I recently drove past this library in southern Colorado. The second photograph below shows a sign that was hanging on one of the side walls. It says in all caps: READING IS POWER.
Reading is power. Reading is empowering. Especially for children, be they readers or listeners. It is not surprising to me that history tells us of books burned by dictators, of writers, poets and artists imprisoned by despots, or of the banning of books and certain texts.
But it’s a complex notion. The power of books to connect, inspire, foster empathy and understanding is fierce but also fragile. In the wrong hands such power can equally be used to divide, manipulate, control and distort - sometimes intentionally, sometimes unintentionally. The issue of censorship is thorny and subjective.
And there remains a great deal of work to be done, especially within the realm of children’s literature. Many libraries have a long way to go in ensuring their shelves contain a genuine range of inclusive and diverse stories for children of all backgrounds, races, religions and orientations of every kind - progress is being made but there is still so much to do.
Nonetheless, as I drove past this small, hand-painted building a long way from anywhere, my heart grew wings. Libraries matter to people, all over the world. Great big beautiful libraries, like the Bodleian in Oxford and the Public Library in New York are well attended and much loved, with their gargoyles and majestic lions. But so are the simple Little Libraries put up in wonky boxes on street corners, the classroom libraries full of dog-eared favourites and the less formal collections that find their way into shelters, refugee camps and hospitals. Libraries like this one in Antonito may be small but they are significant to the community. Somebody had taken time to put up that sign, to think of a message.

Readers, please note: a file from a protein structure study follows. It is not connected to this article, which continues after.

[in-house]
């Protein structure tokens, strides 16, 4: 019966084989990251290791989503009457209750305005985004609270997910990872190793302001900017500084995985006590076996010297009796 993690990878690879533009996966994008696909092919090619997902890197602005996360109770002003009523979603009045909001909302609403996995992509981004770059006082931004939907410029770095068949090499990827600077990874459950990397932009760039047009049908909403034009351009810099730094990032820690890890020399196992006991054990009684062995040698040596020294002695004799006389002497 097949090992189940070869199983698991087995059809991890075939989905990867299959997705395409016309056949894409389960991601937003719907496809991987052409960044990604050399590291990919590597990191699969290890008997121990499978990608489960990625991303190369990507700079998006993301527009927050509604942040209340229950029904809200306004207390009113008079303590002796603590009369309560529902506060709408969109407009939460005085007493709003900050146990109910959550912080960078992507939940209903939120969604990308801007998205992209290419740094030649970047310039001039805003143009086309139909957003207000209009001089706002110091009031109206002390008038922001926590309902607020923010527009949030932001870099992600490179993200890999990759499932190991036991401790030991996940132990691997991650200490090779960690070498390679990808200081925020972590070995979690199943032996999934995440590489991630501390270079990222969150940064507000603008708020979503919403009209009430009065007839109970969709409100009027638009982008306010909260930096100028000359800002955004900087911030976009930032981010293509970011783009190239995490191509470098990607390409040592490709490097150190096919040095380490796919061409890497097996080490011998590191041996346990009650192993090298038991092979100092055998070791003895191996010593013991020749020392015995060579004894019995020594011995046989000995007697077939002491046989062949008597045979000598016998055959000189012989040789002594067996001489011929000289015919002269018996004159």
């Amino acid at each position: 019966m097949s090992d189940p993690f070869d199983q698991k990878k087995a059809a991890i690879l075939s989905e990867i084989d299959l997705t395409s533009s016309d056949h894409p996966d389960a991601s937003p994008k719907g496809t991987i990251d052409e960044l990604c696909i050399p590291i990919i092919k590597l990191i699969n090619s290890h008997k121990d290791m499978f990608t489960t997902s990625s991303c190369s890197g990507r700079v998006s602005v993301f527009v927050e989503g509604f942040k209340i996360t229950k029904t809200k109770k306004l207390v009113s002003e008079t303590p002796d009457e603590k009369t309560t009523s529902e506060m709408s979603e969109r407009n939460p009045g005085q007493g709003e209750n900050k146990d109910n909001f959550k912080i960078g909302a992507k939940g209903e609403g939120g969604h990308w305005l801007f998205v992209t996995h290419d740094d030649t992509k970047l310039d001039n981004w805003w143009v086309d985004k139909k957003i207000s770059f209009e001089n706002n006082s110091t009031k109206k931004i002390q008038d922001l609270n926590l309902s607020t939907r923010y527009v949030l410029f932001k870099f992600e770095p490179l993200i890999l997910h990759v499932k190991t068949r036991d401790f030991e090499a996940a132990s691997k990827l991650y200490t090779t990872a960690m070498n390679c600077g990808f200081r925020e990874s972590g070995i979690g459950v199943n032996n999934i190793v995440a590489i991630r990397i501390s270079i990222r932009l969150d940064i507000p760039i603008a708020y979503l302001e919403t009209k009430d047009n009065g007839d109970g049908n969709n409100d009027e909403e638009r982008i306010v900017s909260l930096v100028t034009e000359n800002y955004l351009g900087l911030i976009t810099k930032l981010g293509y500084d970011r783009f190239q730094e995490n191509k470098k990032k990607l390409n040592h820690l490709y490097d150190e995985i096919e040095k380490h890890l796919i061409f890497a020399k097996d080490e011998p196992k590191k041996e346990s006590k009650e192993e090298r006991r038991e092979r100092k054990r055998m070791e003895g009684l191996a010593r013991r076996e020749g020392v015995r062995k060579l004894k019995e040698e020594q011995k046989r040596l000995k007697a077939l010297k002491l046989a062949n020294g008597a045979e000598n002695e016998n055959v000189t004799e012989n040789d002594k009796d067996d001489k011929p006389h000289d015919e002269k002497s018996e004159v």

Libraries matter to people. They matter because a library speaks to our highest instincts - that everyone from any background and any age group should have access to a world beyond the one they know. We all have a responsibility to advocate for the continued care and funding of our libraries and beyond that, for the expansion of library services. There are still too many communities that don’t have access to books, too many libraries that are struggling for funds.
The astonishing power of reading works best when it’s free and open to all. So much depends on it, especially for the next generation of readers and writers.
“If books crowbar the world open for you, then libraries are a heist on the heart. If hope is a thing with feathers, then libraries are wings.” - Katherine Rundell.
Neil Gaiman and Chris Riddell on Why We Need Libraries : an essay in pictures.
American Library Association: Advocacy
Official website: The Library Campaign in the UK
Kidlit women podcast: A conversation with Samira Ahmed about the recent controversy surrounding A Suicide Bomber Sits in the Library.
Official website: We Need Diverse Books.